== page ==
The Dow Chemical Company today announced the appointment of James (Jim) R. Fitterling to the position of President and Chief Operating Officer. In his new role, Fitterling will continue to report to Dow Chairman and Chief Executive Officer Andrew N. Liveris.
Fitterling, who has worked with Dow for 32 years, previously held the position of Vice Chairman and Chief Operating Officer. In his new role, he will continue to have executive accountability for all of Dow’s businesses excluding Dow AgroSciences.
Mr. Fitterling will also play a central role in helping drive the successful completion of the proposed DowDuPont merger and subsequent establishment of its three independent public companies.
Announcing the appointment, Mr. Liveris said: “Jim has been a tremendous leader for Dow for more than three decades and has spent his entire career at our great company. He is performing a critical role for our team in the work that is already well underway on the completion of the DowDuPont merger and the subsequent establishment of the three previously announced independent public companies that will be created at the end of the process. His appointment to the position of President is well deserved and a reflection of his abilities and commitment to our company. In Jim and our Chief Financial Officer Howard Ungerleider, I am pleased to have two outstanding leaders as part of the senior leadership team at Dow leading this historic transformation of our company and our industry. I look forward to working closely with both of them to bring that transformation to completion.”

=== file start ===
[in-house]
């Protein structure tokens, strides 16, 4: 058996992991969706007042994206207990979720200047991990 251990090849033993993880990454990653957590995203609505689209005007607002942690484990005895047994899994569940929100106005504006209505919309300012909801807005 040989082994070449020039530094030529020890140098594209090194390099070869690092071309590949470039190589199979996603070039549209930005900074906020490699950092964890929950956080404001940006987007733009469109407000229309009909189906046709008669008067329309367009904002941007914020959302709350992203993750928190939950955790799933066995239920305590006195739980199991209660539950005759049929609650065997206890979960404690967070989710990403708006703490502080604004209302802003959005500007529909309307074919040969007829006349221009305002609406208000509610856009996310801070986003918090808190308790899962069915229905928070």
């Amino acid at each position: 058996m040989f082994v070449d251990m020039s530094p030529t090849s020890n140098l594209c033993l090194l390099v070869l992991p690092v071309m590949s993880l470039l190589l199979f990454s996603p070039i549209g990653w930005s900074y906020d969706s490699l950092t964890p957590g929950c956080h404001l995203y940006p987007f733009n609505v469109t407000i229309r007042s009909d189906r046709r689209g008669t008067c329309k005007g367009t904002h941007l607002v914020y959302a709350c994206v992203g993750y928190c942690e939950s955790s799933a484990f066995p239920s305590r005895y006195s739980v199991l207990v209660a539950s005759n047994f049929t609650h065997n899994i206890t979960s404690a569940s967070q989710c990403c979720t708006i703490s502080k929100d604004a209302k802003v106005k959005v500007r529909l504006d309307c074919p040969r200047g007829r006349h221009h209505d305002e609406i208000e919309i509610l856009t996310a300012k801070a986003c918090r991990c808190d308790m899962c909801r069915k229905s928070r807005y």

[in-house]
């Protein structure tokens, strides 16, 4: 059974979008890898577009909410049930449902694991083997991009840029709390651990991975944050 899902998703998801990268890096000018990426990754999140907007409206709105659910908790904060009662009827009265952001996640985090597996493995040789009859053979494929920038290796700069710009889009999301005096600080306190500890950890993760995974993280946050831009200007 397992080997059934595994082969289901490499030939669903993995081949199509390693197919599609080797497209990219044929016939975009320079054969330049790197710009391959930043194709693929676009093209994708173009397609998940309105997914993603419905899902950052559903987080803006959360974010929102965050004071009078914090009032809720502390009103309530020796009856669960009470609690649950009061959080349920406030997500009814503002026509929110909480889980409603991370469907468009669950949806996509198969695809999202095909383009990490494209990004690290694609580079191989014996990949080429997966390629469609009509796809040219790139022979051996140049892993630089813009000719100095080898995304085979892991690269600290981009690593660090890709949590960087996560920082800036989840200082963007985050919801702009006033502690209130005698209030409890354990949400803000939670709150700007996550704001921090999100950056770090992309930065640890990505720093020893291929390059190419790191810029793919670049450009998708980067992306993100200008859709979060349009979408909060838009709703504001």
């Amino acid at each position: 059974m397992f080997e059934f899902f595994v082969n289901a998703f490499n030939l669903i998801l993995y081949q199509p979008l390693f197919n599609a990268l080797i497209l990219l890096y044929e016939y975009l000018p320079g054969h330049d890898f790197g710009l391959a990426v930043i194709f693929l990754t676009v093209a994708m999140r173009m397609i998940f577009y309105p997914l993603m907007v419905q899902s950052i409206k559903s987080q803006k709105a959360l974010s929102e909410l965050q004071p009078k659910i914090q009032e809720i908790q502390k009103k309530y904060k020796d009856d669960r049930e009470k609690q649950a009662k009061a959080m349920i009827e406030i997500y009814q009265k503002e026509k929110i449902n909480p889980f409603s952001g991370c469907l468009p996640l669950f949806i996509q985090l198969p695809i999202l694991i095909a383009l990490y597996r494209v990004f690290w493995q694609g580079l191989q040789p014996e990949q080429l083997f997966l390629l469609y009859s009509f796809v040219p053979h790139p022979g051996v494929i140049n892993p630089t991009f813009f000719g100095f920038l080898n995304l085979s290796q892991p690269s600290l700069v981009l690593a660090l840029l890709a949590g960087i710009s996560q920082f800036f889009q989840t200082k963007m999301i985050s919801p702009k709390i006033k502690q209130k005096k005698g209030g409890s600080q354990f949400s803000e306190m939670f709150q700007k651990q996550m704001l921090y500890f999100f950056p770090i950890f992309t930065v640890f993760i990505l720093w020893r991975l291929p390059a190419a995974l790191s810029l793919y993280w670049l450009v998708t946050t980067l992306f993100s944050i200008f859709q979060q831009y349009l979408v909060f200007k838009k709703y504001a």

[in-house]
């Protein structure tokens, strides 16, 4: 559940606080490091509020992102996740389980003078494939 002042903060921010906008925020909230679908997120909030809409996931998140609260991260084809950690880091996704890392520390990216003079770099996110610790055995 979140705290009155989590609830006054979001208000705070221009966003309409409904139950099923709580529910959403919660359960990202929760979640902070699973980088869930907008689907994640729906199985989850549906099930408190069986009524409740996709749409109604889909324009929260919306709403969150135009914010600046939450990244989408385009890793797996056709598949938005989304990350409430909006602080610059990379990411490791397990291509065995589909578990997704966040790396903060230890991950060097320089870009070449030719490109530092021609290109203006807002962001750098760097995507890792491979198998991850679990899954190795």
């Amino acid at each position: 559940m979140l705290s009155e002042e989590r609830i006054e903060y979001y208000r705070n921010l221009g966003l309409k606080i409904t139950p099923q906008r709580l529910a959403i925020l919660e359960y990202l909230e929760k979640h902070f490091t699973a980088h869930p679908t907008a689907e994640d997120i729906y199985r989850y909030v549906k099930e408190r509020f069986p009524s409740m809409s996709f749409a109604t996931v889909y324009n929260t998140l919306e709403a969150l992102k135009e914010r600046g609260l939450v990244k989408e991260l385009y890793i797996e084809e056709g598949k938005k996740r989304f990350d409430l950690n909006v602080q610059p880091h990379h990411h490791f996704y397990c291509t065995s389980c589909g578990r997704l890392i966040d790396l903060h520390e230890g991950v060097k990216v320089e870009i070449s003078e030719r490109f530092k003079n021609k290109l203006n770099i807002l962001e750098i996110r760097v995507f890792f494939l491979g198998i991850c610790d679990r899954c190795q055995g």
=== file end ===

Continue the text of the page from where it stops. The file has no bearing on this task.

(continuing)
France has launched an offshore green hydrogen production platform at the country’s Port of Saint-Nazaire this week, along with its first offshore wind farm. The hydrogen plant, which its operators say is the world’s first facility of its type, coincides with the launch of another “first of its kind” facility in Sweden dedicated to storing hydrogen in an underground lined rock cavern (LRC).
The project sets up the Hydrogen Valley in Rome, the first industrial-scale technological hub for the development of the national supply chain for the production, transport, storage and use of hydrogen for the decarbonization of industrial processes and for sustainable mobility.
At first glance, hydrogen seems to be the perfect solution to our energy needs. It doesn’t produce any carbon dioxide when used. It can store energy for long periods of time. It doesn’t leave behind hazardous waste materials, like nuclear does. And it doesn’t require large swathes of land to be flooded, like hydroelectricity. Seems too good to be true. So…what’s the catch?